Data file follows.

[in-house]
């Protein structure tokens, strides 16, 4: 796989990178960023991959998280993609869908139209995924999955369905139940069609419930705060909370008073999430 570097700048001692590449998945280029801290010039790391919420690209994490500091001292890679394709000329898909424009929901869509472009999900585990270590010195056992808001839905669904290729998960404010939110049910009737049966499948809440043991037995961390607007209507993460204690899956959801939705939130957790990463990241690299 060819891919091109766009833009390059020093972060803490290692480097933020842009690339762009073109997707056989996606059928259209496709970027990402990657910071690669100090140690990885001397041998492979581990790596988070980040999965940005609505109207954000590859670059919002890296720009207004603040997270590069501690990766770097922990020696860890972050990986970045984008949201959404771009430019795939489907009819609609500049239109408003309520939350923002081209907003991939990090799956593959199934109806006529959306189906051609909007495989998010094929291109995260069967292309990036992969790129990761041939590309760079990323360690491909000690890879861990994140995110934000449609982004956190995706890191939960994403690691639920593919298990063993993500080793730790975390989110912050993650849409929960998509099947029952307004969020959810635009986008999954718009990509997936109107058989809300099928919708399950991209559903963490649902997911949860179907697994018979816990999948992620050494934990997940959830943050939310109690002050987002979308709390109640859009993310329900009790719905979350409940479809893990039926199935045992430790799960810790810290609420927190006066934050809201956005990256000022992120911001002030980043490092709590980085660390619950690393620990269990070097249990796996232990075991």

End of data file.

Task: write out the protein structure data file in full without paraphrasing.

[in-house]
């Protein structure tokens, strides 16, 4: 796989990178960023991959998280993609869908139209995924999955369905139940069609419930705060909370008073999430 570097700048001692590449998945280029801290010039790391919420690209994490500091001292890679394709000329898909424009929901869509472009999900585990270590010195056992808001839905669904290729998960404010939110049910009737049966499948809440043991037995961390607007209507993460204690899956959801939705939130957790990463990241690299 060819891919091109766009833009390059020093972060803490290692480097933020842009690339762009073109997707056989996606059928259209496709970027990402990657910071690669100090140690990885001397041998492979581990790596988070980040999965940005609505109207954000590859670059919002890296720009207004603040997270590069501690990766770097922990020696860890972050990986970045984008949201959404771009430019795939489907009819609609500049239109408003309520939350923002081209907003991939990090799956593959199934109806006529959306189906051609909007495989998010094929291109995260069967292309990036992969790129990761041939590309760079990323360690491909000690890879861990994140995110934000449609982004956190995706890191939960994403690691639920593919298990063993993500080793730790975390989110912050993650849409929960998509099947029952307004969020959810635009986008999954718009990509997936109107058989809300099928919708399950991209559903963490649902997911949860179907697994018979816990999948992620050494934990997940959830943050939310109690002050987002979308709390109640859009993310329900009790719905979350409940479809893990039926199935045992430790799960810790810290609420927190006066934050809201956005990256000022992120911001002030980043490092709590980085660390619950690393620990269990070097249990796996232990075991």